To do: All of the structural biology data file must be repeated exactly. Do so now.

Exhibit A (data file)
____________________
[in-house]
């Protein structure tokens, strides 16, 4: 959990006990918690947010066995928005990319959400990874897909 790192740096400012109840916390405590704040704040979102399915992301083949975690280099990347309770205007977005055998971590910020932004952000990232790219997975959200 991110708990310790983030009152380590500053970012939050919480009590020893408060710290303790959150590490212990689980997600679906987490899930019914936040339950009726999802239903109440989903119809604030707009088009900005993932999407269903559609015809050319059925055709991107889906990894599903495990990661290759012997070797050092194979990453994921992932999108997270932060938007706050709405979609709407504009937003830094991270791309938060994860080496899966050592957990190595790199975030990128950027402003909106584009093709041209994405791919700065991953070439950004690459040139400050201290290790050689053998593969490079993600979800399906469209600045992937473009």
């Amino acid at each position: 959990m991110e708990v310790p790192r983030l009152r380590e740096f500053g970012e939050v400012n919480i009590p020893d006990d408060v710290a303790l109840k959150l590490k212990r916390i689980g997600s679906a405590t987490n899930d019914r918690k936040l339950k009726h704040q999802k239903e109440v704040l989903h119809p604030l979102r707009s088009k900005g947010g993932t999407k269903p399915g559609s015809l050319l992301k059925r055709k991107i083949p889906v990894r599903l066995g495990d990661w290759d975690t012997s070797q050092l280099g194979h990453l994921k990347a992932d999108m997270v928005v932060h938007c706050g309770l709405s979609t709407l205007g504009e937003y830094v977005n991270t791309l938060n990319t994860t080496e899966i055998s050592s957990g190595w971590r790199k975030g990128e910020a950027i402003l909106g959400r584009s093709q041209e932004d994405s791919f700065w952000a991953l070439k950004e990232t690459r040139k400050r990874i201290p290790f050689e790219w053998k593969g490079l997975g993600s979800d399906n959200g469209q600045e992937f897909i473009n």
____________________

[in-house]
């Protein structure tokens, strides 16, 4: 959990006990918690947010066995928005990319959400990874897909 790192740096400012109840916390405590704040704040979102399915992301083949975690280099990347309770205007977005055998971590910020932004952000990232790219997975959200 991110708990310790983030009152380590500053970012939050919480009590020893408060710290303790959150590490212990689980997600679906987490899930019914936040339950009726999802239903109440989903119809604030707009088009900005993932999407269903559609015809050319059925055709991107889906990894599903495990990661290759012997070797050092194979990453994921992932999108997270932060938007706050709405979609709407504009937003830094991270791309938060994860080496899966050592957990190595790199975030990128950027402003909106584009093709041209994405791919700065991953070439950004690459040139400050201290290790050689053998593969490079993600979800399906469209600045992937473009």
């Amino acid at each position: 959990m991110e708990v310790p790192r983030l009152r380590e740096f500053g970012e939050v400012n919480i009590p020893d006990d408060v710290a303790l109840k959150l590490k212990r916390i689980g997600s679906a405590t987490n899930d019914r918690k936040l339950k009726h704040q999802k239903e109440v704040l989903h119809p604030l979102r707009s088009k900005g947010g993932t999407k269903p399915g559609s015809l050319l992301k059925r055709k991107i083949p889906v990894r599903l066995g495990d990661w290759d975690t012997s070797q050092l280099g194979h990453l994921k990347a992932d999108m997270v928005v932060h938007c706050g309770l709405s979609t709407l205007g504009e937003y830094v977005n991270t791309l938060n990319t994860t080496e899966i055998s050592s957990g190595w971590r790199k975030g990128e910020a950027i402003l909106g959400r584009s093709q041209e932004d994405s791919f700065w952000a991953l070439k950004e990232t690459r040139k400050r990874i201290p290790f050689e790219w053998k593969g490079l997975g993600s979800d399906n959200g469209q600045e992937f897909i473009n």